r6:Known Issues

From liblfds.org
Jump to navigation Jump to search


  • The release note doesn't mention the new() function API changes (bug 3)
  • liblfds does not in fact support IA64. I had thought there was a compiler environment bug of some kind which affected this build, but it turns out to be a mistake on my part; IA64 does not in fact support contigious double-word compare-and-swap. (bug 7)
  • The library does not use memory barriers correctly. The main upshot of this is that the queue can be corrupted; a missing barrier means that the queue can be misled about its state during enqueuing or dequeuing and as such attempt to perform the wrong action (both of those operations operate in different ways depending on the current internal state of the queue). How likely this is to happen is not clear; the window is a few instructions in length (e.g. short), it can only happen when multiple cores are using one queue, it is more likely the more busy the queue is (both in terms of number of cores using the queue and the frequency of enqueuing and dequeuing), but on my test systems, which include a 16 core, 2 NUMA node machine, I have yet to see errors even with all cores busy-using the queue (which may mean the tests are no good, at least for this problem - they certainly detected enough errors during development and testing). (bug 15)
  • When built as a DLL, the abstraction API is not exported nor is the rinbuffer query function. The absence of the abstraction API do not prevent end-user use (these functions are never called directly by the user) but their absence does prevent the test programme from being able to build and run against the DLL build of liblfds. The absence of the ringbuffer query function is an end-user visible bug, since users should be able to call this function. (bug 17)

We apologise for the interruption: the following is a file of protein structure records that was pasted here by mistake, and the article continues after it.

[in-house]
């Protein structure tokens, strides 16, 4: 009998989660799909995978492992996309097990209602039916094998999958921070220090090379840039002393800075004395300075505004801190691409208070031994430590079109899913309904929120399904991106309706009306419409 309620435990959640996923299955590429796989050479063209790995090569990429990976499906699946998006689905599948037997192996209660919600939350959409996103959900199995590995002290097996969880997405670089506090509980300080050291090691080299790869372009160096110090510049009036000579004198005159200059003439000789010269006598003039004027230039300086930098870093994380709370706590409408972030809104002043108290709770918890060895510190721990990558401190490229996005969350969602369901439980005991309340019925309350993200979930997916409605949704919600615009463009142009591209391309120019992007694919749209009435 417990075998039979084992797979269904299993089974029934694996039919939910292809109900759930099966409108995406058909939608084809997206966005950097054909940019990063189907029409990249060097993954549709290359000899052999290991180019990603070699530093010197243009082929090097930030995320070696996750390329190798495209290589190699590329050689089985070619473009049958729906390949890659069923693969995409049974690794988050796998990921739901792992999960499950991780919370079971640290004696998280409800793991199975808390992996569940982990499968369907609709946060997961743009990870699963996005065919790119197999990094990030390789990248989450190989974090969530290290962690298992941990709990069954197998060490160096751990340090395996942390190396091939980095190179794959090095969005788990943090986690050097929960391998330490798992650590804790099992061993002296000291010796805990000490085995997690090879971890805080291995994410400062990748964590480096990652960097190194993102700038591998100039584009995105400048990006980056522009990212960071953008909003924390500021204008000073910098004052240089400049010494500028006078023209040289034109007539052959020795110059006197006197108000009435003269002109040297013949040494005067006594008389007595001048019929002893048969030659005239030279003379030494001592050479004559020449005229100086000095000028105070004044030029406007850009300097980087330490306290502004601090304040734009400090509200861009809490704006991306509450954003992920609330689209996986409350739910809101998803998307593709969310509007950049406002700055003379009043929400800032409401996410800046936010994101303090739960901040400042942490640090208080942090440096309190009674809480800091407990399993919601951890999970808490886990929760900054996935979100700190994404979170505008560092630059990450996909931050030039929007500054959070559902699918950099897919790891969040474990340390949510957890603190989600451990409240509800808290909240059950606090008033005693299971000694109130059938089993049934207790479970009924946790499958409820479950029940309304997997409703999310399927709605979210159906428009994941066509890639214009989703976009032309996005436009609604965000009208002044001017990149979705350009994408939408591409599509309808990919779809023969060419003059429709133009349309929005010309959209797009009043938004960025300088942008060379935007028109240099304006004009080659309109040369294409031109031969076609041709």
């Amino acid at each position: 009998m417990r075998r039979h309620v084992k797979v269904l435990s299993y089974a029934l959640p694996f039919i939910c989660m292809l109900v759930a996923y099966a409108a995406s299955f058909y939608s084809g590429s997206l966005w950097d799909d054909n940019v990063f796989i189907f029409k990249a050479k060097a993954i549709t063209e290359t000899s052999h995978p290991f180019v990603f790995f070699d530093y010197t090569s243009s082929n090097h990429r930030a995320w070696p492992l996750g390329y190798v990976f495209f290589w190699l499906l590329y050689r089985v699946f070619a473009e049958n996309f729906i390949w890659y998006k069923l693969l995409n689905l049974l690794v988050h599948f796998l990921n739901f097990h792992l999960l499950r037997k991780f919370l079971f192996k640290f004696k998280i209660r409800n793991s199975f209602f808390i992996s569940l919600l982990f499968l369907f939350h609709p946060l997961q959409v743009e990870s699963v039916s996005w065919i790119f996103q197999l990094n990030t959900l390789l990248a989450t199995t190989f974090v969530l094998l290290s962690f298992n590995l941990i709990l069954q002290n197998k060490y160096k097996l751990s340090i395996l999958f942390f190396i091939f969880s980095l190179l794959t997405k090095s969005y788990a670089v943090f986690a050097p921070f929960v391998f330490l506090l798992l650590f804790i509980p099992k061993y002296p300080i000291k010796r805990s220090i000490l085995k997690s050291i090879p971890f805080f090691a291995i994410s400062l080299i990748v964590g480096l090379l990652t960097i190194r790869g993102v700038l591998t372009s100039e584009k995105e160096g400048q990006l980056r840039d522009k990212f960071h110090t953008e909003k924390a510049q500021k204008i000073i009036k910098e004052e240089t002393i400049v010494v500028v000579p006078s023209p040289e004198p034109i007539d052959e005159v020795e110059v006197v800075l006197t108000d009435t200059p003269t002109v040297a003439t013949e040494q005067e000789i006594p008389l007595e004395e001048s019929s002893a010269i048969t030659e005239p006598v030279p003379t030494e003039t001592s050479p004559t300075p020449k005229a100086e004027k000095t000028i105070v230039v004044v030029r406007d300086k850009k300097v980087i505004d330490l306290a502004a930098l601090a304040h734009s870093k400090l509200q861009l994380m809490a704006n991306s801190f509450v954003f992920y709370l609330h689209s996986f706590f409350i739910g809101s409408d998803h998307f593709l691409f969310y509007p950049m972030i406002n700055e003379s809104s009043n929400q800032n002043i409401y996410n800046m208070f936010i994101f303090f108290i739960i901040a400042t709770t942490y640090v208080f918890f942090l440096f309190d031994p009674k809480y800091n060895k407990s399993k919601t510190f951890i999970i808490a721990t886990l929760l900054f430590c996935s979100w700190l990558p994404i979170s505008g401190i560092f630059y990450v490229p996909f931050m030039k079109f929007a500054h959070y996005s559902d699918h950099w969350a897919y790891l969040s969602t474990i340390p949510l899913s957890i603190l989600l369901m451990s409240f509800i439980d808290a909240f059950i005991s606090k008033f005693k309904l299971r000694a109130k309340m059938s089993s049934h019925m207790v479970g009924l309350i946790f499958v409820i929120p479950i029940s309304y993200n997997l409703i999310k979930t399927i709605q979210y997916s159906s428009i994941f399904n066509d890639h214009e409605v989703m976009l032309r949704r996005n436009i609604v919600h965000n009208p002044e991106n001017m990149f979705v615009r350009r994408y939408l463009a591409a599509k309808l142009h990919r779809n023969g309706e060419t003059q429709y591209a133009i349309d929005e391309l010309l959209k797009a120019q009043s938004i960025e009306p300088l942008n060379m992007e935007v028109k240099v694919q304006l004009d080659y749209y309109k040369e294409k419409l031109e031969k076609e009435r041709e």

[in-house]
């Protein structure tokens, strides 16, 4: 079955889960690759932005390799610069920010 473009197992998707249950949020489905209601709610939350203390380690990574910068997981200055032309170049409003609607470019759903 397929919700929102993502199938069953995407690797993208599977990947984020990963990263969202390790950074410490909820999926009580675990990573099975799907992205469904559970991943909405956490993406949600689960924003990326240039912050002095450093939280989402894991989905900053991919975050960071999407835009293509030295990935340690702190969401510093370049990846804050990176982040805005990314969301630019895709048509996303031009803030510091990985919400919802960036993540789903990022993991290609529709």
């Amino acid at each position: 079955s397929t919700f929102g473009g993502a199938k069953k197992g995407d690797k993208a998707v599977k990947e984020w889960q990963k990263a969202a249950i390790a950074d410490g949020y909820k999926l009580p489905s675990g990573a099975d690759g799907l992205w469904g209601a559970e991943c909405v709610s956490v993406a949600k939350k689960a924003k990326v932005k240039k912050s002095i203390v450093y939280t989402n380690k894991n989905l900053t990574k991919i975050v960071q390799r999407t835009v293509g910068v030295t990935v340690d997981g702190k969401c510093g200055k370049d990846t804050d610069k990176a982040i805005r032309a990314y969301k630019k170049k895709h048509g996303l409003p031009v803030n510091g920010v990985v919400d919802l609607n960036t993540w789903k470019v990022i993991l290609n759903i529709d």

• With more modern GCC versions (the issue was found with 4.6.2) the shared object build on x86 runs out of registers when trying to assemble the in-line assembly code for contigious double-word compare-and-swap. Release builds still compile. (bug 19)
  • Inlining is broken, due to misunderstanding how the keyword works. (bug 23)


  • The test and benchmark program offers an iteration argument, for running tests multiple times; in fact, this is bugged, and will crash on the second iteration. The problem is use of static variables in the tests, which don't get reset to 0 and so cause memory exceptions (it worked on x64!). (bug 5)
  • In the slist test (/src/test/test_slist.c) there is a missing check for NULL on line 444, which is part of the core of the traverser thread, a test thread which simply constantly loops over a list. This causes race condition which can lead to tests 4, 5 and 12 throwing an assert. (bug 9)
  • The freelist popping test is bugged. A variable, count, is declared as unsigned int when in fact it needs to be atom_t. The consequence is that on 64-bit platforms where unsigned int is 32 bit and pointers are 64 bit, the freelist test will report missing elements. (bug 11)
  • The freelist pushing test is bugged. The test allocates (one million / number cores) freelist elements per thread. Now, with integer division, on a (for example) 24 core machine, this gives (1,000,000 / 24) = 41,666 elements per thread. However, after the test has run, there is a check that there are in *exactly* 1,000,000 elements now present in the destination freelist. This fails, because 41,666 * 24 = 999,984. The error seen is that the freelist is missing elements. (bug 13)
  • The SList and Stack 'tests' are not proper tests but merely workloads. (bug 21)
  • On Linux, the thread starter doesn't set affinity. This is bad because the scheduler may well since the threads access the same memory want to put them on the same core; which defeats testing! (bug 25)